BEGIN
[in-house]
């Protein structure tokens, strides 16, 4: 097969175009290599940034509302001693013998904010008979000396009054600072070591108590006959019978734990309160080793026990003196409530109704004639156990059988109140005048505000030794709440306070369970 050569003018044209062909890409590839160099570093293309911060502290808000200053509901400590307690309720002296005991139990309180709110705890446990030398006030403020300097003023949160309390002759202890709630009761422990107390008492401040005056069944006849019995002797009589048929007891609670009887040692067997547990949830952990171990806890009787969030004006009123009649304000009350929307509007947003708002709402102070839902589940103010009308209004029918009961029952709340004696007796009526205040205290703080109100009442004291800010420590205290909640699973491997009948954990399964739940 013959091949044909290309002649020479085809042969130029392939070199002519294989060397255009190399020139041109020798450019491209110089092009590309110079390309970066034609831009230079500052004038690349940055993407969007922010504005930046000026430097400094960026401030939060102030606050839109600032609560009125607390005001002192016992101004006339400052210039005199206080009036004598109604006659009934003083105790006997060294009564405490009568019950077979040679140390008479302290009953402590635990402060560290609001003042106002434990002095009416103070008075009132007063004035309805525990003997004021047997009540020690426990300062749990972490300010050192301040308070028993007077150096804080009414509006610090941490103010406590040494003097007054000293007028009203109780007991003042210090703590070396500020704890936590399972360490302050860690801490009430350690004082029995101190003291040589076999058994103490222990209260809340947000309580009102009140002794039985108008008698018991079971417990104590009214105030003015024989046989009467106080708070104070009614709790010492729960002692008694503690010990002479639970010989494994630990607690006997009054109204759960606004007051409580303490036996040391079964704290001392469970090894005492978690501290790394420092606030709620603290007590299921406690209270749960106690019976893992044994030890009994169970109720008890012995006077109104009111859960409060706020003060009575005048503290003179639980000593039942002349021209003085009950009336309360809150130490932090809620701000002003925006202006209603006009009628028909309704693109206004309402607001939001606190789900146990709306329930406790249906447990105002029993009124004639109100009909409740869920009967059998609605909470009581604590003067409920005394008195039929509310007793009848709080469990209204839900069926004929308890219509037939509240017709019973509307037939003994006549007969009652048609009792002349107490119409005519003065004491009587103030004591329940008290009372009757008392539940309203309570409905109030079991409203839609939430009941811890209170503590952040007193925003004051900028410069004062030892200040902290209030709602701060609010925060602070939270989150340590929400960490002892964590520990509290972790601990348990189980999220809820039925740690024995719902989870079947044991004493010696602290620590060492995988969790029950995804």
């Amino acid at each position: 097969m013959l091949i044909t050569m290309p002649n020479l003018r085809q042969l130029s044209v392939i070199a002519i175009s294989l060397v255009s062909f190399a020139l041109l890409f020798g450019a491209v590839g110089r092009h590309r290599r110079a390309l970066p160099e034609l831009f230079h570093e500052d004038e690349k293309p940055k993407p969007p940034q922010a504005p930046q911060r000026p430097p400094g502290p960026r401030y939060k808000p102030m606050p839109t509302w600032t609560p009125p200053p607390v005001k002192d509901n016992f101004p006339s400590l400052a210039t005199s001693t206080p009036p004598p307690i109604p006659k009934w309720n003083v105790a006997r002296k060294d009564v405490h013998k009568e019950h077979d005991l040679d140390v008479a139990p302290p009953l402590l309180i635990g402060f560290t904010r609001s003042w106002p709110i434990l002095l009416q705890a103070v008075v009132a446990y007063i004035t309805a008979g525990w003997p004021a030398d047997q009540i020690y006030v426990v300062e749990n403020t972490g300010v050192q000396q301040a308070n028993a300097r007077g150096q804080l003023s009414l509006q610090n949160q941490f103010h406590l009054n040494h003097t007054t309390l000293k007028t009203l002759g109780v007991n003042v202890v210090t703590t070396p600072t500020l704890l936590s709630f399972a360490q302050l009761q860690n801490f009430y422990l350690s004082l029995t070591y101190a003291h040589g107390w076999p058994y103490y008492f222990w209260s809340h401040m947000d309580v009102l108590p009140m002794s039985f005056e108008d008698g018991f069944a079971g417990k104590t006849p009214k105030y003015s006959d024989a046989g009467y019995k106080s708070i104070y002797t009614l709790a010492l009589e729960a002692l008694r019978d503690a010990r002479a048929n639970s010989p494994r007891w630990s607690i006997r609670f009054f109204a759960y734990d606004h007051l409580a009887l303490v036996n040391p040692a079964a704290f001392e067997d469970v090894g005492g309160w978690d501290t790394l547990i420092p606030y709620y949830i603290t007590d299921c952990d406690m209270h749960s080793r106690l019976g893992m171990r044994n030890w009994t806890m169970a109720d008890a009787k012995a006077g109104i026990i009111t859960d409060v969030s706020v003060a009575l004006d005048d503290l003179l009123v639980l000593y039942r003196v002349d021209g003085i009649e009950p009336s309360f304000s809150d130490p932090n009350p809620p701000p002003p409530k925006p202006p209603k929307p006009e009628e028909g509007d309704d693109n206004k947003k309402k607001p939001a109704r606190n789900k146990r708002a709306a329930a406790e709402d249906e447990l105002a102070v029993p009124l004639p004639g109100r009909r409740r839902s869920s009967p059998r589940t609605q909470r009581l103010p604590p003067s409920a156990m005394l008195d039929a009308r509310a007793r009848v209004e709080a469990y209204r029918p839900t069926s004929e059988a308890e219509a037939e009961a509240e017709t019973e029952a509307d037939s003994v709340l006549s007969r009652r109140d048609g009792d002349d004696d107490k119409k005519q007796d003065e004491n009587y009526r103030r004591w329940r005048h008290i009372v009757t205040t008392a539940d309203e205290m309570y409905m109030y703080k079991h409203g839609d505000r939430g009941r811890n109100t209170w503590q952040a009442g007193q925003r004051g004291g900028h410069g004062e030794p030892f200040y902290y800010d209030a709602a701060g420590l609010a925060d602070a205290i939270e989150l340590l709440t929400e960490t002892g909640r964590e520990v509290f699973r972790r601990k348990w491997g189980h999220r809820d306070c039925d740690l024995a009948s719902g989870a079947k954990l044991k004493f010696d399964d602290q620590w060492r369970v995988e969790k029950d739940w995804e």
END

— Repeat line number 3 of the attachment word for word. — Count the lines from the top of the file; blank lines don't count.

């Amino acid at each position: 097969m013959l091949i044909t050569m290309p002649n020479l003018r085809q042969l130029s044209v392939i070199a002519i175009s294989l060397v255009s062909f190399a020139l041109l890409f020798g450019a491209v590839g110089r092009h590309r290599r110079a390309l970066p160099e034609l831009f230079h570093e500052d004038e690349k293309p940055k993407p969007p940034q922010a504005p930046q911060r000026p430097p400094g502290p960026r401030y939060k808000p102030m606050p839109t509302w600032t609560p009125p200053p607390v005001k002192d509901n016992f101004p006339s400590l400052a210039t005199s001693t206080p009036p004598p307690i109604p006659k009934w309720n003083v105790a006997r002296k060294d009564v405490h013998k009568e019950h077979d005991l040679d140390v008479a139990p302290p009953l402590l309180i635990g402060f560290t904010r609001s003042w106002p709110i434990l002095l009416q705890a103070v008075v009132a446990y007063i004035t309805a008979g525990w003997p004021a030398d047997q009540i020690y006030v426990v300062e749990n403020t972490g300010v050192q000396q301040a308070n028993a300097r007077g150096q804080l003023s009414l509006q610090n949160q941490f103010h406590l009054n040494h003097t007054t309390l000293k007028t009203l002759g109780v007991n003042v202890v210090t703590t070396p600072t500020l704890l936590s709630f399972a360490q302050l009761q860690n801490f009430y422990l350690s004082l029995t070591y101190a003291h040589g107390w076999p058994y103490y008492f222990w209260s809340h401040m947000d309580v009102l108590p009140m002794s039985f005056e108008d008698g018991f069944a079971g417990k104590t006849p009214k105030y003015s006959d024989a046989g009467y019995k106080s708070i104070y002797t009614l709790a010492l009589e729960a002692l008694r019978d503690a010990r002479a048929n639970s010989p494994r007891w630990s607690i006997r609670f009054f109204a759960y734990d606004h007051l409580a009887l303490v036996n040391p040692a079964a704290f001392e067997d469970v090894g005492g309160w978690d501290t790394l547990i420092p606030y709620y949830i603290t007590d299921c952990d406690m209270h749960s080793r106690l019976g893992m171990r044994n030890w009994t806890m169970a109720d008890a009787k012995a006077g109104i026990i009111t859960d409060v969030s706020v003060a009575l004006d005048d503290l003179l009123v639980l000593y039942r003196v002349d021209g003085i009649e009950p009336s309360f304000s809150d130490p932090n009350p809620p701000p002003p409530k925006p202006p209603k929307p006009e009628e028909g509007d309704d693109n206004k947003k309402k607001p939001a109704r606190n789900k146990r708002a709306a329930a406790e709402d249906e447990l105002a102070v029993p009124l004639p004639g109100r009909r409740r839902s869920s009967p059998r589940t609605q909470r009581l103010p604590p003067s409920a156990m005394l008195d039929a009308r509310a007793r009848v209004e709080a469990y209204r029918p839900t069926s004929e059988a308890e219509a037939e009961a509240e017709t019973e029952a509307d037939s003994v709340l006549s007969r009652r109140d048609g009792d002349d004696d107490k119409k005519q007796d003065e004491n009587y009526r103030r004591w329940r005048h008290i009372v009757t205040t008392a539940d309203e205290m309570y409905m109030y703080k079991h409203g839609d505000r939430g009941r811890n109100t209170w503590q952040a009442g007193q925003r004051g004291g900028h410069g004062e030794p030892f200040y902290y800010d209030a709602a701060g420590l609010a925060d602070a205290i939270e989150l340590l709440t929400e960490t002892g909640r964590e520990v509290f699973r972790r601990k348990w491997g189980h999220r809820d306070c039925d740690l024995a009948s719902g989870a079947k954990l044991k004493f010696d399964d602290q620590w060492r369970v995988e969790k029950d739940w995804e």